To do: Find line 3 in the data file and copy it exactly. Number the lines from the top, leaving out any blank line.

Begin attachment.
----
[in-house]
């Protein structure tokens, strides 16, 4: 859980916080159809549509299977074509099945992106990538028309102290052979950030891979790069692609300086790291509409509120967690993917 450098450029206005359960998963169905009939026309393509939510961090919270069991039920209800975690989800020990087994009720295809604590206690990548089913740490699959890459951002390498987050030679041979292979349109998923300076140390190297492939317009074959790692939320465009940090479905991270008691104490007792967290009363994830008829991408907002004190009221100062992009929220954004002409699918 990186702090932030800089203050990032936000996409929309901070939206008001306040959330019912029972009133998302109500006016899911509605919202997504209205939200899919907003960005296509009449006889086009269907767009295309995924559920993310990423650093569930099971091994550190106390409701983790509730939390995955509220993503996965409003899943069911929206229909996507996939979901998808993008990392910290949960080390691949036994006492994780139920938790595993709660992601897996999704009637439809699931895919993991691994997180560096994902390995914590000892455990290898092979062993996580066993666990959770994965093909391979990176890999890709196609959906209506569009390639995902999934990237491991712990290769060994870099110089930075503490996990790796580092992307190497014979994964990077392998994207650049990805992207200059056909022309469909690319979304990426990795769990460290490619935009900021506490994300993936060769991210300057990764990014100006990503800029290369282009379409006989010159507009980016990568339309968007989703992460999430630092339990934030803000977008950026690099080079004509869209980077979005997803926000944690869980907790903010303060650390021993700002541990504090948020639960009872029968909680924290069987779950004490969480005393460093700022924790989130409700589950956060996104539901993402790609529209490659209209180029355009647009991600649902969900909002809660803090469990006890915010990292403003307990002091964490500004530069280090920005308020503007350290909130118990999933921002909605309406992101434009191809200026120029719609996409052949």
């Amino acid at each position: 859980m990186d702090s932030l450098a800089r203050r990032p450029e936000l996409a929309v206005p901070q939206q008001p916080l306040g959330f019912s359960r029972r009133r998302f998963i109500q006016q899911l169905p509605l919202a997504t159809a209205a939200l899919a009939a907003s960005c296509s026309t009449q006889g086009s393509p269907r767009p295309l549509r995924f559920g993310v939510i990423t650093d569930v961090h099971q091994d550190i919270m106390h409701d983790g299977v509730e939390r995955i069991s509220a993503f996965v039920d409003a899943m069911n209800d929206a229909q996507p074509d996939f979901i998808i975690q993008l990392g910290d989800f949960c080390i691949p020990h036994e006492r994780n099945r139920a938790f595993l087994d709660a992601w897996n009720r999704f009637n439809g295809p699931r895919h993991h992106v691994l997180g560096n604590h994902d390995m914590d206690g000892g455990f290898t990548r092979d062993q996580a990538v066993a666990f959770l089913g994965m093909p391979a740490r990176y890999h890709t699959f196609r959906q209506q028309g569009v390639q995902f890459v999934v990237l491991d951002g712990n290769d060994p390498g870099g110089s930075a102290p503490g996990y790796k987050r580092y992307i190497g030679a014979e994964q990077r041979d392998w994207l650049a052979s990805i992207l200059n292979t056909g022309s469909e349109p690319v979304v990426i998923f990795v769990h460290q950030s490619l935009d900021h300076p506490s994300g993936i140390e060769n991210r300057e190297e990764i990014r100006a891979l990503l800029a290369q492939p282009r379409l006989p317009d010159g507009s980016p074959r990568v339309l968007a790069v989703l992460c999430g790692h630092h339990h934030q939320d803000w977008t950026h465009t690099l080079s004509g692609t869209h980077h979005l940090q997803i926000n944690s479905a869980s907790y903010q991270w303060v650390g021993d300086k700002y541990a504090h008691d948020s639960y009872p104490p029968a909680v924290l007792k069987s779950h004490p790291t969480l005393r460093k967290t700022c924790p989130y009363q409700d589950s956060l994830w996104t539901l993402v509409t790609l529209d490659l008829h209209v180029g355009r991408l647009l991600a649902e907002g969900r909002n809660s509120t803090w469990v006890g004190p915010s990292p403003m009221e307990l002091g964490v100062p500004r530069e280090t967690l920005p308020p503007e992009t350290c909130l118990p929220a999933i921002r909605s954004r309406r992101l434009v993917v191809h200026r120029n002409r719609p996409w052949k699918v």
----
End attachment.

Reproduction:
């Amino acid at each position: 859980m990186d702090s932030l450098a800089r203050r990032p450029e936000l996409a929309v206005p901070q939206q008001p916080l306040g959330f019912s359960r029972r009133r998302f998963i109500q006016q899911l169905p509605l919202a997504t159809a209205a939200l899919a009939a907003s960005c296509s026309t009449q006889g086009s393509p269907r767009p295309l549509r995924f559920g993310v939510i990423t650093d569930v961090h099971q091994d550190i919270m106390h409701d983790g299977v509730e939390r995955i069991s509220a993503f996965v039920d409003a899943m069911n209800d929206a229909q996507p074509d996939f979901i998808i975690q993008l990392g910290d989800f949960c080390i691949p020990h036994e006492r994780n099945r139920a938790f595993l087994d709660a992601w897996n009720r999704f009637n439809g295809p699931r895919h993991h992106v691994l997180g560096n604590h994902d390995m914590d206690g000892g455990f290898t990548r092979d062993q996580a990538v066993a666990f959770l089913g994965m093909p391979a740490r990176y890999h890709t699959f196609r959906q209506q028309g569009v390639q995902f890459v999934v990237l491991d951002g712990n290769d060994p390498g870099g110089s930075a102290p503490g996990y790796k987050r580092y992307i190497g030679a014979e994964q990077r041979d392998w994207l650049a052979s990805i992207l200059n292979t056909g022309s469909e349109p690319v979304v990426i998923f990795v769990h460290q950030s490619l935009d900021h300076p506490s994300g993936i140390e060769n991210r300057e190297e990764i990014r100006a891979l990503l800029a290369q492939p282009r379409l006989p317009d010159g507009s980016p074959r990568v339309l968007a790069v989703l992460c999430g790692h630092h339990h934030q939320d803000w977008t950026h465009t690099l080079s004509g692609t869209h980077h979005l940090q997803i926000n944690s479905a869980s907790y903010q991270w303060v650390g021993d300086k700002y541990a504090h008691d948020s639960y009872p104490p029968a909680v924290l007792k069987s779950h004490p790291t969480l005393r460093k967290t700022c924790p989130y009363q409700d589950s956060l994830w996104t539901l993402v509409t790609l529209d490659l008829h209209v180029g355009r991408l647009l991600a649902e907002g969900r909002n809660s509120t803090w469990v006890g004190p915010s990292p403003m009221e307990l002091g964490v100062p500004r530069e280090t967690l920005p308020p503007e992009t350290c909130l118990p929220a999933i921002r909605s954004r309406r992101l434009v993917v191809h200026r120029n002409r719609p996409w052949k699918v």